Are You An Aspiring CPO? Top CPOs Share Advice On How To Reach The Top

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Author: PASA

Commercial acumen, a proactive attitude and overseas experience will help you become a successful CPO, according to 94 senior procurement professionals in Australia & New Zealand who share their career experiences and advice in a new report by recruiting experts Hays.

The DNA of a CPO: The makings of a Chief Procurement Officer report provides insights for aspiring CPOs on how they can reach the top procurement job.

“Today’s procurement and supply chain leaders operate in a world of continuous change,” says Tim James, Managing Director of Hays in Victoria, Tasmania & ACT. “They have transitioned from a tactical to a strategic function where they contribute to overall business efficiency and competitiveness and directly impact the bottom line. This creates quality opportunities for those entering the profession but it’s important people set themselves up for success if they want to rise to the top.”

How to prepare for success

According to the insights in Hays’ report, you can set yourself up for success in the following ways:

  • Gain commercial acumen: 66% say commercial acumen is the most important skill for a CPO to possess, and advise this can be achieved by understanding the needs and daily operations of the various business teams you serve. Previous experience outside procurement also provides valuable insight;
  • Learn stakeholder engagement: In second place is stakeholder engagement (64%) – not surprising when the top rated career challenge amongst CPOs was organisational politics;
  • Become a people manager: 44% said people management skills are important – on average CPOs have 61 indirect reports and 6 direct reports;
  • Be proactive and collaborative: 71% say having a proactive nature is the most important personal characteristic for a CPO, closely followed by being collaborative (64%) and hardworking (60%);
  • Be ethical: 56% say being ethical is a key personal characteristic that’s helped them succeed in their career so far;
  • Work overseas: 57% of CPOs have worked outside Australia or New Zealand. Of these, 67% say the experience benefited their career considerably while 26% said it was of some benefit;
  • Work hard: 53% of CPOs have 16 or more years’ experience in procurement, during which time 68% worked for four or more organisations and 45% received four or more promotions before reaching their current position. Together this shows that becoming a CPO requires solid experience and hard work;
  • Drive the sustainability agenda: 63% say an increased focus on sustainability and corporate social responsibility will become a bigger part of the CPO role in the next five years;
  • Keep abreast of industry trends: 69% attend events and conferences to keep up-to-date with the latest news and industry trends, while 57% network online. 91% use LinkedIn;
  • Be aware of upcoming challenges: 49% say aligning and educating internal departments on the value of the procurement function is the biggest challenge facing them in the coming 12 months;
  • Find a mentor: A lack of mentoring, support and guidance is a career challenge that sounds familiar to 24%. Focus on your career development and find someone who can mentor you throughout your career journey.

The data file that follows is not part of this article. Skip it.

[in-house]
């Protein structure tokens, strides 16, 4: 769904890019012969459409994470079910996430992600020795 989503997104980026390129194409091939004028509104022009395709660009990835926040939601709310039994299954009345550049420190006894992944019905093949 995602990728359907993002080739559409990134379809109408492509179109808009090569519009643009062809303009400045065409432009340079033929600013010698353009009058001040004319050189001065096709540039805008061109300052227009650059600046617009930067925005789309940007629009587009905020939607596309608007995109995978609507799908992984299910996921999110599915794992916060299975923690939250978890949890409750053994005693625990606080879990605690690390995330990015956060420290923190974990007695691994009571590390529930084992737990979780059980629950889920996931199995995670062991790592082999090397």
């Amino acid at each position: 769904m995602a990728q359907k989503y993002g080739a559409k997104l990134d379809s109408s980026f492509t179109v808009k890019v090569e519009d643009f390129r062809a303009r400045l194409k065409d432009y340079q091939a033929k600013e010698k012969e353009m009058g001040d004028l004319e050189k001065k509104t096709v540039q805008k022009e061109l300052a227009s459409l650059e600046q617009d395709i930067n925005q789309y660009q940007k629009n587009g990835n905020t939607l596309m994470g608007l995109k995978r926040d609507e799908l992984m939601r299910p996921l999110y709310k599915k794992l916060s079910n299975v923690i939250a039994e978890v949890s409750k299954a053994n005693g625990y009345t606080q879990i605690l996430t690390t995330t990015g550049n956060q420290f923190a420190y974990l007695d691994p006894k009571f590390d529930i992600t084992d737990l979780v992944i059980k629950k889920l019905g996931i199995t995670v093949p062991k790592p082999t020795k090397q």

Advice from CPOs

Adam Pase, Head of Procurement, Facilities and Vendor Management at Cbus says in the report: “You want to be able to show that you’ve been able to take the organisation – whether that’s the procurement organisation, or the business overall – from identifying an opportunity, a need or a problem, to making the transition from that state to another state. That demonstrates your ability to be able to engage with your business and stakeholders and to drive your team along a journey.”

Matthias Fuchs, CPO at Boral, says: “Being a procurement leader, you have to win the confidence of operations; they have to want to work with you… The CPO role is fundamentally about leadership combined with influencing skills but for me it’s mainly about people. To be a leader of a large procurement team, people need to be the number one focus.”

Cindy Dunham, Supply Chain & Transformational Leader at Rio Tinto, says: “My advice is to build diversified skill sets, don’t become a technical expert in one area, make sure you are commercially savvy and be agile enough to move across categories.”

Profile of a typical CPO

The report also reveals the profile of typical CPO’s in Australia & New Zealand. Of the survey respondents:

  • 80% are men and 20% are women;
  • 76% are aged between 41 and 55;
  • 89% hold a bachelor degree, although their area of study differs;
  • 22% have a masters degree, 16% an MBA and 16% a post graduate diploma;
  • 21% are a Member of the Chartered Institute of Procurement and Supply (MCIPS), 11% hold a different CIPS qualification and 7% hold a diploma in procurement;
  • On average they have 61 indirect reports and 6 direct reports;
  • Only 11% sit on their organisation’s board;
  • 57% have worked outside Australia and New Zealand at some point during their career;
  • 29% ultimately want a bigger CPO role;
  • 34% work 46 to 55 hour weeks and a further 30% work between 39 and 45 hours each week;
  • 64% play sport or exercise in their spare time;
  • Encouragingly, 67% said that if they had their time over again they would still choose the procurement profession.

DNA of a CPO: The makings of a Chief Procurement Officer is available at www.hays.com.au/cpo

  • Interested in learning more? The PASA CPO Summit,‘Future Proofing You’, will be held on 13 & 14th March 2018 in Sydney. 

 

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